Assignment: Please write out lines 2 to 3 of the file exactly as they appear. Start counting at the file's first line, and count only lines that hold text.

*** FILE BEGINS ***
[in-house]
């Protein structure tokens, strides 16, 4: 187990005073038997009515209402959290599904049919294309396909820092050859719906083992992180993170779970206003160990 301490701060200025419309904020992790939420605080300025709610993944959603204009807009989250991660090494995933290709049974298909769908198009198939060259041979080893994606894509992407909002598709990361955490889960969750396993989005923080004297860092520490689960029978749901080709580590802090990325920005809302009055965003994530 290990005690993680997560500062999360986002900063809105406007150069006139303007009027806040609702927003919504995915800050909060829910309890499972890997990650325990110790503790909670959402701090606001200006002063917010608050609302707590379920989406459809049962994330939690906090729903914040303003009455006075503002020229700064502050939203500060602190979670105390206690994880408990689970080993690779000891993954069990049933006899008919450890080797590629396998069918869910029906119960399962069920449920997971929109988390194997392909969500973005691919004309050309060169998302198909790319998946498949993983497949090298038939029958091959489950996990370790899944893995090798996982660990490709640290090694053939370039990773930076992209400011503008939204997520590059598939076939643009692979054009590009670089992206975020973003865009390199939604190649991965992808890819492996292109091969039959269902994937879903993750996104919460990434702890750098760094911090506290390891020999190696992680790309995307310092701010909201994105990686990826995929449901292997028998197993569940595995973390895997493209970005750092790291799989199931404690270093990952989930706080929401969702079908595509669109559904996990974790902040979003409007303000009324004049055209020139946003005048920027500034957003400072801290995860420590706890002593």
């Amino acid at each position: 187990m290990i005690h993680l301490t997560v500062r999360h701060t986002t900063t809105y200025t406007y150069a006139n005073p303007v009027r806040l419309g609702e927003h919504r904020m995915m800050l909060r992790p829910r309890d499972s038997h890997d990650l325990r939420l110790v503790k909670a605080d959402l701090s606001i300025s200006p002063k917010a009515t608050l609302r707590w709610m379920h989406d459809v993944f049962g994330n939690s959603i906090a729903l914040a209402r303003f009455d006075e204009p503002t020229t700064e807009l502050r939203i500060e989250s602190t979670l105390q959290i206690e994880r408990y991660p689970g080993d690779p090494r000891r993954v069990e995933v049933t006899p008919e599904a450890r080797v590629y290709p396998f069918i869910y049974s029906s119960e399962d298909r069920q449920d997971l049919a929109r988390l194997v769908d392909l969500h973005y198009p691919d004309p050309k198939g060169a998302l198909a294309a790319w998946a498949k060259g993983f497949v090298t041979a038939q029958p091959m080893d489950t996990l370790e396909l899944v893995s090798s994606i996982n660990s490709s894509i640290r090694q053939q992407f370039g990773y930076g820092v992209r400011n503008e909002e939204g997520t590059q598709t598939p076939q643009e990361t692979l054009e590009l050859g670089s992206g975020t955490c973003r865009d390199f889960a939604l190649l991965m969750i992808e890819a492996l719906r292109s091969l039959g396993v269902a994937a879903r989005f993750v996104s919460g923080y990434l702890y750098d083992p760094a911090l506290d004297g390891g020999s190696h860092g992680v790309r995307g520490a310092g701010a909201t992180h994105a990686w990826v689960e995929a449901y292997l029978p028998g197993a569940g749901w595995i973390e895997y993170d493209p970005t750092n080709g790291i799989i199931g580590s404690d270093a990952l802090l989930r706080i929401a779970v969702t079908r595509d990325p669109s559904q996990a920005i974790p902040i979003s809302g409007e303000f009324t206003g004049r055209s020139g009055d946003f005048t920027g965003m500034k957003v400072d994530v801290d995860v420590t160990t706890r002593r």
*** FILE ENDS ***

């Protein structure tokens, strides 16, 4: 187990005073038997009515209402959290599904049919294309396909820092050859719906083992992180993170779970206003160990 301490701060200025419309904020992790939420605080300025709610993944959603204009807009989250991660090494995933290709049974298909769908198009198939060259041979080893994606894509992407909002598709990361955490889960969750396993989005923080004297860092520490689960029978749901080709580590802090990325920005809302009055965003994530 290990005690993680997560500062999360986002900063809105406007150069006139303007009027806040609702927003919504995915800050909060829910309890499972890997990650325990110790503790909670959402701090606001200006002063917010608050609302707590379920989406459809049962994330939690906090729903914040303003009455006075503002020229700064502050939203500060602190979670105390206690994880408990689970080993690779000891993954069990049933006899008919450890080797590629396998069918869910029906119960399962069920449920997971929109988390194997392909969500973005691919004309050309060169998302198909790319998946498949993983497949090298038939029958091959489950996990370790899944893995090798996982660990490709640290090694053939370039990773930076992209400011503008939204997520590059598939076939643009692979054009590009670089992206975020973003865009390199939604190649991965992808890819492996292109091969039959269902994937879903993750996104919460990434702890750098760094911090506290390891020999190696992680790309995307310092701010909201994105990686990826995929449901292997028998197993569940595995973390895997493209970005750092790291799989199931404690270093990952989930706080929401969702079908595509669109559904996990974790902040979003409007303000009324004049055209020139946003005048920027500034957003400072801290995860420590706890002593």
């Amino acid at each position: 187990m290990i005690h993680l301490t997560v500062r999360h701060t986002t900063t809105y200025t406007y150069a006139n005073p303007v009027r806040l419309g609702e927003h919504r904020m995915m800050l909060r992790p829910r309890d499972s038997h890997d990650l325990r939420l110790v503790k909670a605080d959402l701090s606001i300025s200006p002063k917010a009515t608050l609302r707590w709610m379920h989406d459809v993944f049962g994330n939690s959603i906090a729903l914040a209402r303003f009455d006075e204009p503002t020229t700064e807009l502050r939203i500060e989250s602190t979670l105390q959290i206690e994880r408990y991660p689970g080993d690779p090494r000891r993954v069990e995933v049933t006899p008919e599904a450890r080797v590629y290709p396998f069918i869910y049974s029906s119960e399962d298909r069920q449920d997971l049919a929109r988390l194997v769908d392909l969500h973005y198009p691919d004309p050309k198939g060169a998302l198909a294309a790319w998946a498949k060259g993983f497949v090298t041979a038939q029958p091959m080893d489950t996990l370790e396909l899944v893995s090798s994606i996982n660990s490709s894509i640290r090694q053939q992407f370039g990773y930076g820092v992209r400011n503008e909002e939204g997520t590059q598709t598939p076939q643009e990361t692979l054009e590009l050859g670089s992206g975020t955490c973003r865009d390199f889960a939604l190649l991965m969750i992808e890819a492996l719906r292109s091969l039959g396993v269902a994937a879903r989005f993750v996104s919460g923080y990434l702890y750098d083992p760094a911090l506290d004297g390891g020999s190696h860092g992680v790309r995307g520490a310092g701010a909201t992180h994105a990686w990826v689960e995929a449901y292997l029978p028998g197993a569940g749901w595995i973390e895997y993170d493209p970005t750092n080709g790291i799989i199931g580590s404690d270093a990952l802090l989930r706080i929401a779970v969702t079908r595509d990325p669109s559904q996990a920005i974790p902040i979003s809302g409007e303000f009324t206003g004049r055209s020139g009055d946003f005048t920027g965003m500034k957003v400072d994530v801290d995860v420590t160990t706890r002593r």